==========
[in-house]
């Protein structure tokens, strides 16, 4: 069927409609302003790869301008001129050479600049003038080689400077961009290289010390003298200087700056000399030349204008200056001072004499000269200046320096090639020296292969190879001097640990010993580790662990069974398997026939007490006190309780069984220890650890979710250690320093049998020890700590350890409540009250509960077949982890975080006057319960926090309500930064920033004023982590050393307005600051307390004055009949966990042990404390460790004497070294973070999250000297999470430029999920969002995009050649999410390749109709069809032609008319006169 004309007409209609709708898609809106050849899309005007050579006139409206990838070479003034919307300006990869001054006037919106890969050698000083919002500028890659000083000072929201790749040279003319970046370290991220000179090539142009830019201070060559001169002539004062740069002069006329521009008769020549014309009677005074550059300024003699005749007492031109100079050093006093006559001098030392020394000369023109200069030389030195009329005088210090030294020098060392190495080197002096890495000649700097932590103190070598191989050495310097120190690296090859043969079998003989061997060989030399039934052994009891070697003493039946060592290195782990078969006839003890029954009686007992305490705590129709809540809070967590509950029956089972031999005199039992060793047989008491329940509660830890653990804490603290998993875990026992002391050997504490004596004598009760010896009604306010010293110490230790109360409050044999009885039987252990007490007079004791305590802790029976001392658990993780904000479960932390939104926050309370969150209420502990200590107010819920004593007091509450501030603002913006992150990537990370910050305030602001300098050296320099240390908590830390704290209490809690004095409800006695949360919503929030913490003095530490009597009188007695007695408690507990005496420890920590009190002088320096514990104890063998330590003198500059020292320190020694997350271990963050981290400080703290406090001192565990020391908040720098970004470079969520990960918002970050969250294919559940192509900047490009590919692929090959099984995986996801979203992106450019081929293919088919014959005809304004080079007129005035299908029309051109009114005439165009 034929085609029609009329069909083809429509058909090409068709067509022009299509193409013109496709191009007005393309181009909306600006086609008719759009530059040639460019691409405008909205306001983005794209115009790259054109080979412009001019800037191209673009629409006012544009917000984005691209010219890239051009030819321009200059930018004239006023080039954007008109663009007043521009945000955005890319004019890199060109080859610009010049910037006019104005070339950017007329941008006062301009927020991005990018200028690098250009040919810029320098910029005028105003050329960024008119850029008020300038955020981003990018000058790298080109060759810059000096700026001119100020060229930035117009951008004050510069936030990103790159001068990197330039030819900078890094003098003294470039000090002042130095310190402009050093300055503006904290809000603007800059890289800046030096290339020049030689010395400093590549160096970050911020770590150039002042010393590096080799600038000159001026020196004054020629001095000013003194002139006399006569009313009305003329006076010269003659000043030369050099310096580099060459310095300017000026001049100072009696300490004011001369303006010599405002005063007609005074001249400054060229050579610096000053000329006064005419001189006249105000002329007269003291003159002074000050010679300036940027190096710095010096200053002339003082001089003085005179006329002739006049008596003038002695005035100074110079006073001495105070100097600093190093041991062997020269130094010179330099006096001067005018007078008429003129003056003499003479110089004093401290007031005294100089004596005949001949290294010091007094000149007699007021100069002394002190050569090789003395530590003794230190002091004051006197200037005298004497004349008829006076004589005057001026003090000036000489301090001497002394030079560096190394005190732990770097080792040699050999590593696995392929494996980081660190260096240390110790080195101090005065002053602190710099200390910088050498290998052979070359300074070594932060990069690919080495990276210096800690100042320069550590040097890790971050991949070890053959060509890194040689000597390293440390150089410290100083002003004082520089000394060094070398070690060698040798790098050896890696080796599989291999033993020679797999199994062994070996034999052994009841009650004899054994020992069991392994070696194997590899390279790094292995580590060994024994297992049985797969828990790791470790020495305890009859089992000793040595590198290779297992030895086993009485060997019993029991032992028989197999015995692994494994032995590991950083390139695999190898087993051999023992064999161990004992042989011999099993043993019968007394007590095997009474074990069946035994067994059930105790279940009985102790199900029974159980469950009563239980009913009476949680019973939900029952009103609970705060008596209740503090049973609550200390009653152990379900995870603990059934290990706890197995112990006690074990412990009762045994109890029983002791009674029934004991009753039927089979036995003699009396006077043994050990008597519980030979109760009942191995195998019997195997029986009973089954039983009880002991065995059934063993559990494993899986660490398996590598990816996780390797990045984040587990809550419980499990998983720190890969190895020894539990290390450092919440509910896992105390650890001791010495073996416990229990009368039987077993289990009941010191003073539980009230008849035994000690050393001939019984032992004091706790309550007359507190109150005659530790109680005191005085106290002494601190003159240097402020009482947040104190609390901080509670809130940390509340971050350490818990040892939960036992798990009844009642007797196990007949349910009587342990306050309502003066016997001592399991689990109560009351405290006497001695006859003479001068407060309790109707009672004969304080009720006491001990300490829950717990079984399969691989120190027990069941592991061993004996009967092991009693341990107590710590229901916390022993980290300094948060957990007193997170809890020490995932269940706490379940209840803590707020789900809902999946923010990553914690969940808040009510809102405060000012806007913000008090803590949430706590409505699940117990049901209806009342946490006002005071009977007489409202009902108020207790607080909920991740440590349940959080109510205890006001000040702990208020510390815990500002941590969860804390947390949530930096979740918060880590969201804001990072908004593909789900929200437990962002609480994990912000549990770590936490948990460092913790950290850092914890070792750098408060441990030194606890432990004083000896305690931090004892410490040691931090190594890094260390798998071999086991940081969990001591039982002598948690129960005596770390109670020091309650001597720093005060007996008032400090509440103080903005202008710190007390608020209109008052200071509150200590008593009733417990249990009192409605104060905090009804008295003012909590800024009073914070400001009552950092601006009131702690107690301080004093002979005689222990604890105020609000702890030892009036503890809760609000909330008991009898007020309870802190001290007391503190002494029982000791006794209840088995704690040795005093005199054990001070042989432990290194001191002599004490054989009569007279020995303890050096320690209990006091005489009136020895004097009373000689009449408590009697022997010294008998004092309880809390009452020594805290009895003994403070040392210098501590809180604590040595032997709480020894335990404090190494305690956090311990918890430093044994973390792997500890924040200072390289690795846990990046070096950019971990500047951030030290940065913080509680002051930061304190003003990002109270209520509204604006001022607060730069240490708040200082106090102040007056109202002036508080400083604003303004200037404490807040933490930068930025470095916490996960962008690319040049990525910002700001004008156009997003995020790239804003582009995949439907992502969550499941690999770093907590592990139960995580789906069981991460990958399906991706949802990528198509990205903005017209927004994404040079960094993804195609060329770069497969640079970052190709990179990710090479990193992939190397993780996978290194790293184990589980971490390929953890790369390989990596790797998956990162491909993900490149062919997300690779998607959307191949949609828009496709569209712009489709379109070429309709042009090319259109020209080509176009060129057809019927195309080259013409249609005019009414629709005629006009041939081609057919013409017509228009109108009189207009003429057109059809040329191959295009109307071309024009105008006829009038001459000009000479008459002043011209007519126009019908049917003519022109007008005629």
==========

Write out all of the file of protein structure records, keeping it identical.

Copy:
[in-house]
């Protein structure tokens, strides 16, 4: 069927409609302003790869301008001129050479600049003038080689400077961009290289010390003298200087700056000399030349204008200056001072004499000269200046320096090639020296292969190879001097640990010993580790662990069974398997026939007490006190309780069984220890650890979710250690320093049998020890700590350890409540009250509960077949982890975080006057319960926090309500930064920033004023982590050393307005600051307390004055009949966990042990404390460790004497070294973070999250000297999470430029999920969002995009050649999410390749109709069809032609008319006169 004309007409209609709708898609809106050849899309005007050579006139409206990838070479003034919307300006990869001054006037919106890969050698000083919002500028890659000083000072929201790749040279003319970046370290991220000179090539142009830019201070060559001169002539004062740069002069006329521009008769020549014309009677005074550059300024003699005749007492031109100079050093006093006559001098030392020394000369023109200069030389030195009329005088210090030294020098060392190495080197002096890495000649700097932590103190070598191989050495310097120190690296090859043969079998003989061997060989030399039934052994009891070697003493039946060592290195782990078969006839003890029954009686007992305490705590129709809540809070967590509950029956089972031999005199039992060793047989008491329940509660830890653990804490603290998993875990026992002391050997504490004596004598009760010896009604306010010293110490230790109360409050044999009885039987252990007490007079004791305590802790029976001392658990993780904000479960932390939104926050309370969150209420502990200590107010819920004593007091509450501030603002913006992150990537990370910050305030602001300098050296320099240390908590830390704290209490809690004095409800006695949360919503929030913490003095530490009597009188007695007695408690507990005496420890920590009190002088320096514990104890063998330590003198500059020292320190020694997350271990963050981290400080703290406090001192565990020391908040720098970004470079969520990960918002970050969250294919559940192509900047490009590919692929090959099984995986996801979203992106450019081929293919088919014959005809304004080079007129005035299908029309051109009114005439165009 034929085609029609009329069909083809429509058909090409068709067509022009299509193409013109496709191009007005393309181009909306600006086609008719759009530059040639460019691409405008909205306001983005794209115009790259054109080979412009001019800037191209673009629409006012544009917000984005691209010219890239051009030819321009200059930018004239006023080039954007008109663009007043521009945000955005890319004019890199060109080859610009010049910037006019104005070339950017007329941008006062301009927020991005990018200028690098250009040919810029320098910029005028105003050329960024008119850029008020300038955020981003990018000058790298080109060759810059000096700026001119100020060229930035117009951008004050510069936030990103790159001068990197330039030819900078890094003098003294470039000090002042130095310190402009050093300055503006904290809000603007800059890289800046030096290339020049030689010395400093590549160096970050911020770590150039002042010393590096080799600038000159001026020196004054020629001095000013003194002139006399006569009313009305003329006076010269003659000043030369050099310096580099060459310095300017000026001049100072009696300490004011001369303006010599405002005063007609005074001249400054060229050579610096000053000329006064005419001189006249105000002329007269003291003159002074000050010679300036940027190096710095010096200053002339003082001089003085005179006329002739006049008596003038002695005035100074110079006073001495105070100097600093190093041991062997020269130094010179330099006096001067005018007078008429003129003056003499003479110089004093401290007031005294100089004596005949001949290294010091007094000149007699007021100069002394002190050569090789003395530590003794230190002091004051006197200037005298004497004349008829006076004589005057001026003090000036000489301090001497002394030079560096190394005190732990770097080792040699050999590593696995392929494996980081660190260096240390110790080195101090005065002053602190710099200390910088050498290998052979070359300074070594932060990069690919080495990276210096800690100042320069550590040097890790971050991949070890053959060509890194040689000597390293440390150089410290100083002003004082520089000394060094070398070690060698040798790098050896890696080796599989291999033993020679797999199994062994070996034999052994009841009650004899054994020992069991392994070696194997590899390279790094292995580590060994024994297992049985797969828990790791470790020495305890009859089992000793040595590198290779297992030895086993009485060997019993029991032992028989197999015995692994494994032995590991950083390139695999190898087993051999023992064999161990004992042989011999099993043993019968007394007590095997009474074990069946035994067994059930105790279940009985102790199900029974159980469950009563239980009913009476949680019973939900029952009103609970705060008596209740503090049973609550200390009653152990379900995870603990059934290990706890197995112990006690074990412990009762045994109890029983002791009674029934004991009753039927089979036995003699009396006077043994050990008597519980030979109760009942191995195998019997195997029986009973089954039983009880002991065995059934063993559990494993899986660490398996590598990816996780390797990045984040587990809550419980499990998983720190890969190895020894539990290390450092919440509910896992105390650890001791010495073996416990229990009368039987077993289990009941010191003073539980009230008849035994000690050393001939019984032992004091706790309550007359507190109150005659530790109680005191005085106290002494601190003159240097402020009482947040104190609390901080509670809130940390509340971050350490818990040892939960036992798990009844009642007797196990007949349910009587342990306050309502003066016997001592399991689990109560009351405290006497001695006859003479001068407060309790109707009672004969304080009720006491001990300490829950717990079984399969691989120190027990069941592991061993004996009967092991009693341990107590710590229901916390022993980290300094948060957990007193997170809890020490995932269940706490379940209840803590707020789900809902999946923010990553914690969940808040009510809102405060000012806007913000008090803590949430706590409505699940117990049901209806009342946490006002005071009977007489409202009902108020207790607080909920991740440590349940959080109510205890006001000040702990208020510390815990500002941590969860804390947390949530930096979740918060880590969201804001990072908004593909789900929200437990962002609480994990912000549990770590936490948990460092913790950290850092914890070792750098408060441990030194606890432990004083000896305690931090004892410490040691931090190594890094260390798998071999086991940081969990001591039982002598948690129960005596770390109670020091309650001597720093005060007996008032400090509440103080903005202008710190007390608020209109008052200071509150200590008593009733417990249990009192409605104060905090009804008295003012909590800024009073914070400001009552950092601006009131702690107690301080004093002979005689222990604890105020609000702890030892009036503890809760609000909330008991009898007020309870802190001290007391503190002494029982000791006794209840088995704690040795005093005199054990001070042989432990290194001191002599004490054989009569007279020995303890050096320690209990006091005489009136020895004097009373000689009449408590009697022997010294008998004092309880809390009452020594805290009895003994403070040392210098501590809180604590040595032997709480020894335990404090190494305690956090311990918890430093044994973390792997500890924040200072390289690795846990990046070096950019971990500047951030030290940065913080509680002051930061304190003003990002109270209520509204604006001022607060730069240490708040200082106090102040007056109202002036508080400083604003303004200037404490807040933490930068930025470095916490996960962008690319040049990525910002700001004008156009997003995020790239804003582009995949439907992502969550499941690999770093907590592990139960995580789906069981991460990958399906991706949802990528198509990205903005017209927004994404040079960094993804195609060329770069497969640079970052190709990179990710090479990193992939190397993780996978290194790293184990589980971490390929953890790369390989990596790797998956990162491909993900490149062919997300690779998607959307191949949609828009496709569209712009489709379109070429309709042009090319259109020209080509176009060129057809019927195309080259013409249609005019009414629709005629006009041939081609057919013409017509228009109108009189207009003429057109059809040329191959295009109307071309024009105008006829009038001459000009000479008459002043011209007519126009019908049917003519022109007008005629």